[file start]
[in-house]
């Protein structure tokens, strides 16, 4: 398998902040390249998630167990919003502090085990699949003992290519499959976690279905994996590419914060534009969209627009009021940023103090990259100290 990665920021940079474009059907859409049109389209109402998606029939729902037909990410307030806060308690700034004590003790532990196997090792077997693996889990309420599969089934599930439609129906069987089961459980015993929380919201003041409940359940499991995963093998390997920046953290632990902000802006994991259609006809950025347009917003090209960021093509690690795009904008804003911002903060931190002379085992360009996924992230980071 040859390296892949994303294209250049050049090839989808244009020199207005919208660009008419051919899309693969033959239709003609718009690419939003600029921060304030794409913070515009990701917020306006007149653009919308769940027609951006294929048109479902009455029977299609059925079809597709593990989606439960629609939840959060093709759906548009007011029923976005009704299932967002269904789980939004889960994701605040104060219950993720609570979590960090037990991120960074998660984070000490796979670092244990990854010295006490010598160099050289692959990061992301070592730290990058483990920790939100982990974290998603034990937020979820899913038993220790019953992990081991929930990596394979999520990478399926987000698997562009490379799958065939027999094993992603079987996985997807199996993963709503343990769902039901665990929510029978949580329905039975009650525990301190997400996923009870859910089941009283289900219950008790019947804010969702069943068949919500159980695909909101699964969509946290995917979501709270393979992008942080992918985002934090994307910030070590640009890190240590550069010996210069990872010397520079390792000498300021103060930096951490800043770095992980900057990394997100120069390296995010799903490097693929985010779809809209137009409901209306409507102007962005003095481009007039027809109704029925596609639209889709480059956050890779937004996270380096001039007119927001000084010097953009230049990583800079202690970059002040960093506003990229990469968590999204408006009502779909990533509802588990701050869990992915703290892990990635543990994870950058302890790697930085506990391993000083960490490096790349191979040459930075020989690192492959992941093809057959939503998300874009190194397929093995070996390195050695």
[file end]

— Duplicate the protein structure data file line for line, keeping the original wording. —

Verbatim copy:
[in-house]
């Protein structure tokens, strides 16, 4: 398998902040390249998630167990919003502090085990699949003992290519499959976690279905994996590419914060534009969209627009009021940023103090990259100290 990665920021940079474009059907859409049109389209109402998606029939729902037909990410307030806060308690700034004590003790532990196997090792077997693996889990309420599969089934599930439609129906069987089961459980015993929380919201003041409940359940499991995963093998390997920046953290632990902000802006994991259609006809950025347009917003090209960021093509690690795009904008804003911002903060931190002379085992360009996924992230980071 040859390296892949994303294209250049050049090839989808244009020199207005919208660009008419051919899309693969033959239709003609718009690419939003600029921060304030794409913070515009990701917020306006007149653009919308769940027609951006294929048109479902009455029977299609059925079809597709593990989606439960629609939840959060093709759906548009007011029923976005009704299932967002269904789980939004889960994701605040104060219950993720609570979590960090037990991120960074998660984070000490796979670092244990990854010295006490010598160099050289692959990061992301070592730290990058483990920790939100982990974290998603034990937020979820899913038993220790019953992990081991929930990596394979999520990478399926987000698997562009490379799958065939027999094993992603079987996985997807199996993963709503343990769902039901665990929510029978949580329905039975009650525990301190997400996923009870859910089941009283289900219950008790019947804010969702069943068949919500159980695909909101699964969509946290995917979501709270393979992008942080992918985002934090994307910030070590640009890190240590550069010996210069990872010397520079390792000498300021103060930096951490800043770095992980900057990394997100120069390296995010799903490097693929985010779809809209137009409901209306409507102007962005003095481009007039027809109704029925596609639209889709480059956050890779937004996270380096001039007119927001000084010097953009230049990583800079202690970059002040960093506003990229990469968590999204408006009502779909990533509802588990701050869990992915703290892990990635543990994870950058302890790697930085506990391993000083960490490096790349191979040459930075020989690192492959992941093809057959939503998300874009190194397929093995070996390195050695």